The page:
Showing off WA’s rich art talents to the nation
The Australia Council for the Arts wants WA artists and arts organisations to gain more visibility nationally and internationally.
For the first time in more than two years the board met in Perth this week.
While in WA, they had discussions with Minister for the Arts David Templeman, the WA Chamber of Arts and Culture and chairs of arts organisations, as well as major performing arts companies and local arts organisations.
“It’s a way of just being connected to a part of and not apart from the arts community of WA — it’s hugely valuable,” Australia Council for the Arts chairman Rupert Myer said.
“Of the peers that we have selected, 15 per cent have come from WA in assessing grant rounds.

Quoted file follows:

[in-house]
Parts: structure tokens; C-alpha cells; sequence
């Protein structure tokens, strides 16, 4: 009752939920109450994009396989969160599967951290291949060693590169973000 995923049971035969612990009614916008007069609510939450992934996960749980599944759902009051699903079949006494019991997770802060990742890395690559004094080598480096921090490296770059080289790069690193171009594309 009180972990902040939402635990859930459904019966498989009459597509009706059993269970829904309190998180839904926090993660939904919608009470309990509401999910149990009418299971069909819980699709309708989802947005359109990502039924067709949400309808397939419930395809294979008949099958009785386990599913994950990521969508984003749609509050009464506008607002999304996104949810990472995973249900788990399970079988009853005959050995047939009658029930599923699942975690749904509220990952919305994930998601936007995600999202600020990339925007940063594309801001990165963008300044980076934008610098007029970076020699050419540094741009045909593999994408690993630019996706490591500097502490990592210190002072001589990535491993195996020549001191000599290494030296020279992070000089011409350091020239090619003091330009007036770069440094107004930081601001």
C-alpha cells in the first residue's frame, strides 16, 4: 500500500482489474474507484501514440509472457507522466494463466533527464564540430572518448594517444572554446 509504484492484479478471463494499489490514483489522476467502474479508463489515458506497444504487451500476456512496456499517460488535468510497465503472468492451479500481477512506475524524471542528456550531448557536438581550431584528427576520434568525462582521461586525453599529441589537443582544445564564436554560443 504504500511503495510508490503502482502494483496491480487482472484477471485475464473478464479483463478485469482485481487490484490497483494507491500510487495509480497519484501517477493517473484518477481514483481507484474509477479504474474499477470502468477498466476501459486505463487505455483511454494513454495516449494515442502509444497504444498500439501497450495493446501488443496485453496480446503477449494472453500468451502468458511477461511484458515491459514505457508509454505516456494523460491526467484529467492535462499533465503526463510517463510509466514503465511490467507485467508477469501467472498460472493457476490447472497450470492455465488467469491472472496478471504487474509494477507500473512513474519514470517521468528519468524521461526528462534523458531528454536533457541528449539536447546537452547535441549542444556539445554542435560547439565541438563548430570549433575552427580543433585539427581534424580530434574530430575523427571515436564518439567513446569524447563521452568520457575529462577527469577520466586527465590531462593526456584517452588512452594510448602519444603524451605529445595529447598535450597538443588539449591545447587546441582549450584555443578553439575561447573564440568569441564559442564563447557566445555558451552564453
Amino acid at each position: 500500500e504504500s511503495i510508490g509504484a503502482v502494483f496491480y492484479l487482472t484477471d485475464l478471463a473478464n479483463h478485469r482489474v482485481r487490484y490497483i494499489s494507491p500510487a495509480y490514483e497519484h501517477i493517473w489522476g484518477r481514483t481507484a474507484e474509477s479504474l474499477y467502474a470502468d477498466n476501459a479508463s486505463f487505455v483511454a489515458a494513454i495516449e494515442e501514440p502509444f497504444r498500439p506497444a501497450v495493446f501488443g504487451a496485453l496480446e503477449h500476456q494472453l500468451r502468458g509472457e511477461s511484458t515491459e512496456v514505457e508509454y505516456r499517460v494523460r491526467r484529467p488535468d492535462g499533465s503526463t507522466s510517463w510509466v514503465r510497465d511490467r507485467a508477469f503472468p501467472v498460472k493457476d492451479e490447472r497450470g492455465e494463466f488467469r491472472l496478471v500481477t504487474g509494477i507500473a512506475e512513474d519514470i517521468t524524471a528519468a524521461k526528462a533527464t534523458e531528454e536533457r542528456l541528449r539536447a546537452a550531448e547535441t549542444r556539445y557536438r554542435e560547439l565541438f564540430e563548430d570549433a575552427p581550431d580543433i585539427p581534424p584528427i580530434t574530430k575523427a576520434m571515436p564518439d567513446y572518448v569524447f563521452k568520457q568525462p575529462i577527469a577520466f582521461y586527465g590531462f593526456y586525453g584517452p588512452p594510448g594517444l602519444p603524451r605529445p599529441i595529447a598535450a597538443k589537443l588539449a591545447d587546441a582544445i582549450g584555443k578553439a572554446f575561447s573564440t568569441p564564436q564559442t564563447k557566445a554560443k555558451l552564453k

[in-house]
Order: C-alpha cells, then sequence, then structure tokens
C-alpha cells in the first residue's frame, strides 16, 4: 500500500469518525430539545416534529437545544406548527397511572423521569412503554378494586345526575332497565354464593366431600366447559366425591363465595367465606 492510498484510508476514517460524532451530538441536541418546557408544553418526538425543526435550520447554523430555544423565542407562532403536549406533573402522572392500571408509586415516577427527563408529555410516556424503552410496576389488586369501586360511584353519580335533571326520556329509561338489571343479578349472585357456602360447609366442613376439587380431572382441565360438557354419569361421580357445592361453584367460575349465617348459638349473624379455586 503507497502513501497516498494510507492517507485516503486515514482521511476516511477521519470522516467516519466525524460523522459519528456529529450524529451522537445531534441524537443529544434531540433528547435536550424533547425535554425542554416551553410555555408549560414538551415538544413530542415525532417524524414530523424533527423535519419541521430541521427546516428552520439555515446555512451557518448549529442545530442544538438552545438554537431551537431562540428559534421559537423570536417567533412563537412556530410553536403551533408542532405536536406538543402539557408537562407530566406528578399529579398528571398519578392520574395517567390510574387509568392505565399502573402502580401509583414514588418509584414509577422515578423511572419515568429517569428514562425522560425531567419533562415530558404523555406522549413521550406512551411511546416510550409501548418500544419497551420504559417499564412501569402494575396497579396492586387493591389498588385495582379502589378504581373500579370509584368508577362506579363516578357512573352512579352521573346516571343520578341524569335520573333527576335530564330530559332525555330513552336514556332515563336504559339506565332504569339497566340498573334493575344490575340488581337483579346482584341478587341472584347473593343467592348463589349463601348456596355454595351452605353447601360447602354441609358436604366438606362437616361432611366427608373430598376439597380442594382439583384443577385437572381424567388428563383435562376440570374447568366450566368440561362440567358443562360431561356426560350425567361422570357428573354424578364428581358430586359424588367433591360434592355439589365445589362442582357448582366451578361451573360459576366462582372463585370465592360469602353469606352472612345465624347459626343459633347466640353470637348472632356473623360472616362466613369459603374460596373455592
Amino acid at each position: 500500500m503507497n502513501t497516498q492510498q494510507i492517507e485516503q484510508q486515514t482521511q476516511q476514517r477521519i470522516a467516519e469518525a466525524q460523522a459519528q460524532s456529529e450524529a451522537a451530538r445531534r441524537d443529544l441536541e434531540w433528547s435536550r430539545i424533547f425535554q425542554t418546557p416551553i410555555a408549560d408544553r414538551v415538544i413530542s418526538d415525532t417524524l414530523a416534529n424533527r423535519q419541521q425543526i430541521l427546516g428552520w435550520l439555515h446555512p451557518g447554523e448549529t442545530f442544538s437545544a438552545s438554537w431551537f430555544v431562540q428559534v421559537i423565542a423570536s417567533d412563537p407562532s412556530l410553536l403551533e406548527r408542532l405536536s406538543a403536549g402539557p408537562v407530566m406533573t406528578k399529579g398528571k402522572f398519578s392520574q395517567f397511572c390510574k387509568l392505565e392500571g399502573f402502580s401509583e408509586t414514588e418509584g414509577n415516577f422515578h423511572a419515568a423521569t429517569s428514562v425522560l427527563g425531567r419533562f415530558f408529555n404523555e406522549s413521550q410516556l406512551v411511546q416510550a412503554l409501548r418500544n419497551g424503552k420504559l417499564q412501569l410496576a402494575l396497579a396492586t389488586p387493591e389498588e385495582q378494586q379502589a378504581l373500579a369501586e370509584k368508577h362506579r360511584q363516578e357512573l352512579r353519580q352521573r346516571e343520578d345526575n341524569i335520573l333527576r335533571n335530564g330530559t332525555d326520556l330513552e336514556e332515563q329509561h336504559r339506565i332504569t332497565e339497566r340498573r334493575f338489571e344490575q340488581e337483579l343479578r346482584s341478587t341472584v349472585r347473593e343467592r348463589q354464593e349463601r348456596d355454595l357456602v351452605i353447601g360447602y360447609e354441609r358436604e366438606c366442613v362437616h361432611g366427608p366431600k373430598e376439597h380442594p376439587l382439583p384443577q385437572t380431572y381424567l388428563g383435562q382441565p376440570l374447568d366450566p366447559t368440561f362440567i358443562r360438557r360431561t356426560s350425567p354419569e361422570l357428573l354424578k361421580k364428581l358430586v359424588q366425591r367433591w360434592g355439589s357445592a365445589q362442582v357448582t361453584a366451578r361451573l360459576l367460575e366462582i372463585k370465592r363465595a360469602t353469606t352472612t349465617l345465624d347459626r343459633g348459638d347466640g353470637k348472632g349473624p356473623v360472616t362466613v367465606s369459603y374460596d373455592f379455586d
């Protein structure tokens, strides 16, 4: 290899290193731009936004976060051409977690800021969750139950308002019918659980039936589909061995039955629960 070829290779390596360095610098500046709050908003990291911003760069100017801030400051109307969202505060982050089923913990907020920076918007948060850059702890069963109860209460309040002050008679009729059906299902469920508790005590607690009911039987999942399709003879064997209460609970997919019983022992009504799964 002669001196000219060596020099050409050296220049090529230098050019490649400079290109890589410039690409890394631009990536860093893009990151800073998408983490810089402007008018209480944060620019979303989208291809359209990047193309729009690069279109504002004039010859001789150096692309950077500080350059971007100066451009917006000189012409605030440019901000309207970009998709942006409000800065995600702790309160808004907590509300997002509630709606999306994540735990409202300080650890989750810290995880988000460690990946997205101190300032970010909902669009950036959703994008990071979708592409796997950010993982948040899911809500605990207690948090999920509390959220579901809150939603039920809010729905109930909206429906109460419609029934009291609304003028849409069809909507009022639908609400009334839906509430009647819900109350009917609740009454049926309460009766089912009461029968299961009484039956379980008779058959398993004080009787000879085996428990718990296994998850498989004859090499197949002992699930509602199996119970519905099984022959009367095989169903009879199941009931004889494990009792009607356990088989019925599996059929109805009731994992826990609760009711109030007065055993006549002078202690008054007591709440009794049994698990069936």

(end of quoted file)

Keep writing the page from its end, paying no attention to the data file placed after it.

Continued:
“The success rate that WA has is above the national average, which means the quality of grants is evident across multiple arts forms.”
Mr Myer said the council saw Australia as a culturally ambitious nation and did not want WA to miss out on opportunities.
“Working with some of the local organisations and the WA Government, I think there will be ways that begin to emerge to ensure that happens,” he said.
“Frankly, the east coast is missing out. There’s some really great artists and art experiences that are not as well-known as they should be on the other side of the country.”
The meeting was hosted by board member Christine Simpson Stokes, who invited attendees to view parts of the Stokes art collection.
Mrs Simpson Stokes also arranged performances by WAAPA graduate and pianist Hannah Th’mg and three-time WAMI indigenous act of the year winners, singer Gina Williams and guitarist Guy Ghouse.
Australia Council for the Arts chairman Rupert Myer and Christine Simpson Stokes.